Gender and disability
Approximately 300 million of the world's women and girls have an intellectual, mental, sensory or physical disability that leads to double discrimination and exclusion based on their gender and disability.
The World Report on Disability estimated that female prevalence of disability is as great as 60 percent higher than that for males worldwide. Women are more likely to become disabled throughout the course of their lives and are more likely to be sicker, poorer and more isolated than men with disabilities, or women without disabilities.
In the Department for International Development's (DFID) Strategic Vision for Gender Equality, launch 7 March 2018, they mention that “A disproportionate number of girls and women living in poverty experience additional discrimination because of their disability, ethnicity, religion or belief, sexuality, location or other characteristic, which further limits their prospects and opportunities. Over 200 million women with disabilities remain below the poverty line, often because they are considered too difficult or costly to reach”.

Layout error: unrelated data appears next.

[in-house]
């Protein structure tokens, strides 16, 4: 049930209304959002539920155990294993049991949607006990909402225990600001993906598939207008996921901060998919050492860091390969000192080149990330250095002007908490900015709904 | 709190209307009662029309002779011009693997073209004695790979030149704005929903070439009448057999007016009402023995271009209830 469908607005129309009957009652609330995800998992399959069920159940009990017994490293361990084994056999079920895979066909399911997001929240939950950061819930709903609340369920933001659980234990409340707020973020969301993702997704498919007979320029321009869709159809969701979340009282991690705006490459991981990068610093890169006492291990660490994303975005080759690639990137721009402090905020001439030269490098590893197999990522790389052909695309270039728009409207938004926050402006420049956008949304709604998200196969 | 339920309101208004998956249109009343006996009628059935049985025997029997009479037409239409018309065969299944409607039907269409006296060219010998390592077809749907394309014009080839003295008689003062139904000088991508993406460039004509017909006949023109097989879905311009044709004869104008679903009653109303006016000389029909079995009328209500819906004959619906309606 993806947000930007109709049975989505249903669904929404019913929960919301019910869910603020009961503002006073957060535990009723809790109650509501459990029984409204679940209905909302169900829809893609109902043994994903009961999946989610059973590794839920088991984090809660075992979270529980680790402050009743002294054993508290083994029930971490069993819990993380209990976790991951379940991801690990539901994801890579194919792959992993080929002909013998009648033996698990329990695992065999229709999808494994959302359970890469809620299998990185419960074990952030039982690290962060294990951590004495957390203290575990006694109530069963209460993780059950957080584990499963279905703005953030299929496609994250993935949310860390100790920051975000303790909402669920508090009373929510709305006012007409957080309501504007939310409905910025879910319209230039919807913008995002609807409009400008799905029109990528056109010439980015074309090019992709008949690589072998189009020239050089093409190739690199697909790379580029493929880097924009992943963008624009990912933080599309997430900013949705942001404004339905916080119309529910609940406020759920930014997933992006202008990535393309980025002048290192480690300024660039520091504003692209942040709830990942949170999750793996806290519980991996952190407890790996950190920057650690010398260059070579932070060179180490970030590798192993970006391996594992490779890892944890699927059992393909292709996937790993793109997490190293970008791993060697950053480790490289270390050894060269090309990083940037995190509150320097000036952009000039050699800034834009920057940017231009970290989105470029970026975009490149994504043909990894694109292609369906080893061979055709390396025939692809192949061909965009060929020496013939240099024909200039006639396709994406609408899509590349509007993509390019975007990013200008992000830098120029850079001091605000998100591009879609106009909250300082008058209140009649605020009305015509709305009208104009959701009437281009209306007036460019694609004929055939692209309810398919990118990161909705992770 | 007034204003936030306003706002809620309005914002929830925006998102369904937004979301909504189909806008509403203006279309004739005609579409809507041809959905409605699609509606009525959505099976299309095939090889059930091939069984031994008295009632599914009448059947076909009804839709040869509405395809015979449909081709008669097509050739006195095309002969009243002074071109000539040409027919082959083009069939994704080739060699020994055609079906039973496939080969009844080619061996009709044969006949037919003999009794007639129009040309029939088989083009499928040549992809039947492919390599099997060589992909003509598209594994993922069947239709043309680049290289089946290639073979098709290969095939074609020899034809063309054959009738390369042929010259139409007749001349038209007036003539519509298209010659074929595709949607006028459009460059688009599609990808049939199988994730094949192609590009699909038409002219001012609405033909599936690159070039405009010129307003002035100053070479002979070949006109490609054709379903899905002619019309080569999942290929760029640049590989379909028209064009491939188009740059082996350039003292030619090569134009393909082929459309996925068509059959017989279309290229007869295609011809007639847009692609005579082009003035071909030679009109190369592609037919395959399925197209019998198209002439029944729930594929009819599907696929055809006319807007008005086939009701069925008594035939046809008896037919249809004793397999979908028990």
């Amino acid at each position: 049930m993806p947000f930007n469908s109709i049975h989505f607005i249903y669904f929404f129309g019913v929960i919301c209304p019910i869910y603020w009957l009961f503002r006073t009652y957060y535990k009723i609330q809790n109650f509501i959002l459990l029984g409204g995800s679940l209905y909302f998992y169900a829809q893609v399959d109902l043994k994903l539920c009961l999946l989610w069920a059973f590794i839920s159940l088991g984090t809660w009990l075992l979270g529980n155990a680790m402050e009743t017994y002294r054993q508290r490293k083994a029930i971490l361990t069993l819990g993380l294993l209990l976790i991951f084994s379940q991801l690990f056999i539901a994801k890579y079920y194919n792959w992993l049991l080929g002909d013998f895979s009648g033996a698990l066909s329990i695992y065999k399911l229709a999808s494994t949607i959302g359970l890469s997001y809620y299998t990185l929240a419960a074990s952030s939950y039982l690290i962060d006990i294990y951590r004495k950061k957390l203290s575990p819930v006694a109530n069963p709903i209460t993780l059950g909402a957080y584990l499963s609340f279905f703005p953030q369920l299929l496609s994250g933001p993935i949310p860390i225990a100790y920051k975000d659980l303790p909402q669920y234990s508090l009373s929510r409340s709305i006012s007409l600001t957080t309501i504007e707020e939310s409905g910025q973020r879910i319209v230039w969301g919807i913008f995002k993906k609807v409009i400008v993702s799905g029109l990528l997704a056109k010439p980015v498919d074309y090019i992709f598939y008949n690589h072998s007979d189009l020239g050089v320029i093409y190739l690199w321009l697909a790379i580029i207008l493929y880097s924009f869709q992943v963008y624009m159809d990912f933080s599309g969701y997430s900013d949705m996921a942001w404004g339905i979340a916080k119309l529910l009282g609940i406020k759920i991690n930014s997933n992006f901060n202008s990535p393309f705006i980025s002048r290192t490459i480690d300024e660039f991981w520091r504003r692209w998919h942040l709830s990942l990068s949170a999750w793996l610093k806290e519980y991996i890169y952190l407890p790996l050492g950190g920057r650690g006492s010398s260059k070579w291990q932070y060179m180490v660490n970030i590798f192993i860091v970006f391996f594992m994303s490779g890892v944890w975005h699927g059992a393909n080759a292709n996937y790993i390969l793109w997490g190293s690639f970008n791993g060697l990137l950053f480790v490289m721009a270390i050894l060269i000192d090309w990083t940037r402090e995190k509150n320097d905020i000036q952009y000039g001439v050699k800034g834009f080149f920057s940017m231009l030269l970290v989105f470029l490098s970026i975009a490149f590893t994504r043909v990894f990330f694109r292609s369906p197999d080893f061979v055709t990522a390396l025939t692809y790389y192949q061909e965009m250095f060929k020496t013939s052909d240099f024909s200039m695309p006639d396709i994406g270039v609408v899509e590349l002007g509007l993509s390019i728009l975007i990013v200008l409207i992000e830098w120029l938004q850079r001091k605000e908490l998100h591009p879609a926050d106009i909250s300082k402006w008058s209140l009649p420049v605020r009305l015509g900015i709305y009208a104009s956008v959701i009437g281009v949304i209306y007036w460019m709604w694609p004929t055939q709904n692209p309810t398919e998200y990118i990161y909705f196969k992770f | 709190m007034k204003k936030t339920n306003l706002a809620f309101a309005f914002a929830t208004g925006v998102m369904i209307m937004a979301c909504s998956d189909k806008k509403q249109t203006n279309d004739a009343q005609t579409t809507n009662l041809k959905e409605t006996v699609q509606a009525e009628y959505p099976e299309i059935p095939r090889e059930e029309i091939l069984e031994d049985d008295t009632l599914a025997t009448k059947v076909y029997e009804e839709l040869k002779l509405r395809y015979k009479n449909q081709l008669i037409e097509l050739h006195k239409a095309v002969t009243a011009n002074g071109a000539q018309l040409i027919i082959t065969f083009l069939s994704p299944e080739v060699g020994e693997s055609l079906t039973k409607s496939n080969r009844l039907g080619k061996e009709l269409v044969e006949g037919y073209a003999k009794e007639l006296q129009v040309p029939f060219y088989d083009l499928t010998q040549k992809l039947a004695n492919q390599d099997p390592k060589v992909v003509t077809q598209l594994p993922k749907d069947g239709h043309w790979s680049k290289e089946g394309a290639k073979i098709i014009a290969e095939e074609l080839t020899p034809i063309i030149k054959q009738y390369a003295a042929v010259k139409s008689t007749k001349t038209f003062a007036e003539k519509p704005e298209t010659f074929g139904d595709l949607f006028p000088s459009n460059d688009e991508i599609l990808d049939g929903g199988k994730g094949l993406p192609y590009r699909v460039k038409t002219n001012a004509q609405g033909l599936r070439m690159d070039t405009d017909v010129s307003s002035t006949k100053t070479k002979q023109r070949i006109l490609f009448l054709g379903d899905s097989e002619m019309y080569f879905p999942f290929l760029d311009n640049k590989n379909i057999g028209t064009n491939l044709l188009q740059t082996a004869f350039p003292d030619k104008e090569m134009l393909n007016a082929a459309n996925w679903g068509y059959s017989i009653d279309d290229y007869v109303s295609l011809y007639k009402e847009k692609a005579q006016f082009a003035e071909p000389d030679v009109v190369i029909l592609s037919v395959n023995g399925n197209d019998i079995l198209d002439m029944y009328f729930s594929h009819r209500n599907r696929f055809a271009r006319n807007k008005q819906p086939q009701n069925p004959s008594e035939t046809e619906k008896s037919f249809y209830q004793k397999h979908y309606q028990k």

The challenges that they face include significantly less access to education, healthcare and employment than men with disabilities or women without disabilities. Women and girls with deafblindness - or with any form of disability - are at greater risk of being abused. They are also under-represented in the political and decision-making processes.
Sense International staff are trained to support women and girls with deafblindness, ensuring they are treated equally. We review all our programmes on an ongoing basis to ensure that gender equality is an integral part of the design, delivery and evaluation of our projects.
In all our countries we work to ensure that girls right to health and education is realised and we support young women to learn vocational skills for economic empowerment and independent living.
First published: Thursday 10 July 2014
Last updated: Tuesday 20 March 2018